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Where Did NCAA Tournament Audiences Go Without March Madness to Watch?

The absence of live sports has left some glaring holes on television, but for advertisers, those can also be new opportunities. For instance, while March Madness was lost as a big draw for TV audiences, those people didn’t go anywhere. In fact, they’re still watching TV -- just not actual sporting events. analyzed a segment of TV viewing households that watched at least four games during the 2019 NCAA Men’s Basketball Tournament, and using its proprietary media measurement platform, can help us understand the networks and dayparts those same households are viewing during the third week of March 2020 (when the NCAA Tournament would’ve gotten started).

Using iSpot’s “reach index,” we’re able to show how much more likely the segment of viewers that watched four NCAA Tournament games is to tune into certain networks and dayparts (vs. the general population). Interestingly enough, they were still watching sports networks during the week of March 16-22 -- even without games airing.

The top five network/daypart combinations, arranged by reach index:

  1. ESPNU (Day Time): 131.08%
  2. ESPNU (Early Morning): 120.23%
  3. ESPN (Early Fringe): 117.11%
  4. ESPN (Weekend Day): 109.70%
  5. NBATV (Early Fringe): 106.34%

People that watched at least four NCAA Tournament games are not just fans of college basketball -- they’re fans of sports overall, and fans of the conversations around sports as evidenced by these results. No new games were played in the time period, so all of these are either from studio shows or game re-airs.

Despite some lower impression numbers overall without games airing, sports networks are still showing a great ability to draw in sports fans -- especially NCAA Tournament viewers -- at a higher rate than the general population. For advertisers that may have missed getting in front of those viewers without March Madness going, this data provides a roadmap about how sports content is still one of the best places to find them, making up 39 of the top 40 network/day part combinations by reach index.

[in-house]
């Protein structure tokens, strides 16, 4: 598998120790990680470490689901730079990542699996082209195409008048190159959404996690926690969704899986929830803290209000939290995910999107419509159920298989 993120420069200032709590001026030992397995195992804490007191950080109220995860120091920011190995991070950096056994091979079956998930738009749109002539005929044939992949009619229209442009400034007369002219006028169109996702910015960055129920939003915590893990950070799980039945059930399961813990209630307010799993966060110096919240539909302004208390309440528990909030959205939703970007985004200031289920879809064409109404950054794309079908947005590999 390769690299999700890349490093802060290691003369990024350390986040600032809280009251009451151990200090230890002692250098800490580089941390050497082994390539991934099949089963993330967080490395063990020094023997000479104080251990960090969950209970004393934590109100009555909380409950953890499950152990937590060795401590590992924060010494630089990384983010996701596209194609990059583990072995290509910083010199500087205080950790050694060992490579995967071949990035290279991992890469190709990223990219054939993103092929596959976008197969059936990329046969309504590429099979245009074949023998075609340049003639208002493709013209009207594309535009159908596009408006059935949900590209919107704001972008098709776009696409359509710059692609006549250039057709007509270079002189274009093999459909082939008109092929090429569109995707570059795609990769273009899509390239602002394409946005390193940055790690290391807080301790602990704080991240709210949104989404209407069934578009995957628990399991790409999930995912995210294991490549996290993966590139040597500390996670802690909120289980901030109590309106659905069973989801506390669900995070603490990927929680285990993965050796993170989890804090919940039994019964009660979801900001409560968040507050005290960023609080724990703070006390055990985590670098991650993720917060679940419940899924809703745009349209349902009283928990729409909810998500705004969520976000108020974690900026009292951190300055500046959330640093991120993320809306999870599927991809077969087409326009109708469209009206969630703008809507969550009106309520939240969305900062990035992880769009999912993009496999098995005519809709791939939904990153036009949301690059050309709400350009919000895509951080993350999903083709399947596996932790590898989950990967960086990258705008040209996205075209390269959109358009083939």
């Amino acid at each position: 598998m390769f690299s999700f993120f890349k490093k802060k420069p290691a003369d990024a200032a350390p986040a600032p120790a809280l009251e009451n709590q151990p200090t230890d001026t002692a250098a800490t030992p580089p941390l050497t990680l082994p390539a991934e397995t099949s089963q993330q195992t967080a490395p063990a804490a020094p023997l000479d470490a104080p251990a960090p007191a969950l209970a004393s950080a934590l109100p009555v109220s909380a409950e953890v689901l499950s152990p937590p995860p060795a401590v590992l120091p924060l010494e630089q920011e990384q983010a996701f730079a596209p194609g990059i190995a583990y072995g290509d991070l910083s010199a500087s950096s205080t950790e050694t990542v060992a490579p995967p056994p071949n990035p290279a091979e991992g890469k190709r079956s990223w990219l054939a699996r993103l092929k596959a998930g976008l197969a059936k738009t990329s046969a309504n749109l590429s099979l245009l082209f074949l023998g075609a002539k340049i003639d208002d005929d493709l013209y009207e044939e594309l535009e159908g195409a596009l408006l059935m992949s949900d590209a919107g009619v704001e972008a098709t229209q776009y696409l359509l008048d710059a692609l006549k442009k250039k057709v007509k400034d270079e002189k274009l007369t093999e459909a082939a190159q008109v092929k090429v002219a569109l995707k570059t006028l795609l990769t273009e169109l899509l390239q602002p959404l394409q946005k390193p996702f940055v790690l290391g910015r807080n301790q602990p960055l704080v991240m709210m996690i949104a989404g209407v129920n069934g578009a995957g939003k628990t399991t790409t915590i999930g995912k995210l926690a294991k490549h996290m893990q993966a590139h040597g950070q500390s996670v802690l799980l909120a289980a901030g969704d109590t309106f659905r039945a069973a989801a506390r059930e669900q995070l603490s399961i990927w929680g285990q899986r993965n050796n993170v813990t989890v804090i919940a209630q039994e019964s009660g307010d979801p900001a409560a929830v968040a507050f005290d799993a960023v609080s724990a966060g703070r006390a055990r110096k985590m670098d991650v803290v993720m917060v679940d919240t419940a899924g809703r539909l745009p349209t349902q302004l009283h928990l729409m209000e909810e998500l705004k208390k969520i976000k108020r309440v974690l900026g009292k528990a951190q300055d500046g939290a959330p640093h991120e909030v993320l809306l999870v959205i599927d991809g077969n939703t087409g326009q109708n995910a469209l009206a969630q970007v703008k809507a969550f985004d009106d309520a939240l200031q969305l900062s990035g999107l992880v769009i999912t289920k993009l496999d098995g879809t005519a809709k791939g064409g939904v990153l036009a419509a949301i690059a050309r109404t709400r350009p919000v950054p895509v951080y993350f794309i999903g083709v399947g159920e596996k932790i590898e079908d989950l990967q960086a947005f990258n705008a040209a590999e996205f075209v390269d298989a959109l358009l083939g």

Interestingly, these viewers did not spend the most time on those networks. Per average minutes viewed data, that mostly went to news (Fox News, Univision) and… Hallmark movies?

Top five network/daypart combinations, arranged by avg. minutes viewed:

  1. Fox News (Day Time): 110.07
  2. Fox News (Early Morning): 99.23
  3. Fox News (Early Fringe): 89.18
  4. Hallmark Movies & Mysteries (Weekend Afternoon): 87.71
  5. Univision (Day Time): 85.18

News and Spanish-language networks were also among the networks to increase minutes viewed (among this cohort) week over week. Coronavirus concerns are fueling a desire for additional information. And without sports to distract, these viewers -- like many others -- are looking for news to fill the time. Eight of the top 10 week-over-week increases in average minutes watched came from either news or Spanish-language networks.

Top five network/daypart combinations, arranged by week-over-week change in avg. minutes viewed:

  1. MSNBC (Early Morning): 127.05%
  2. PBS (Primetime): 99.57%
  3. Disney Channel (Over Night): 92.89%
  4. Fox News (Early Fringe): 86.76%
  5. NBC Universo (Over Night): 85.55%

John Cassillo is an analyst and contributor with TV[R]EV.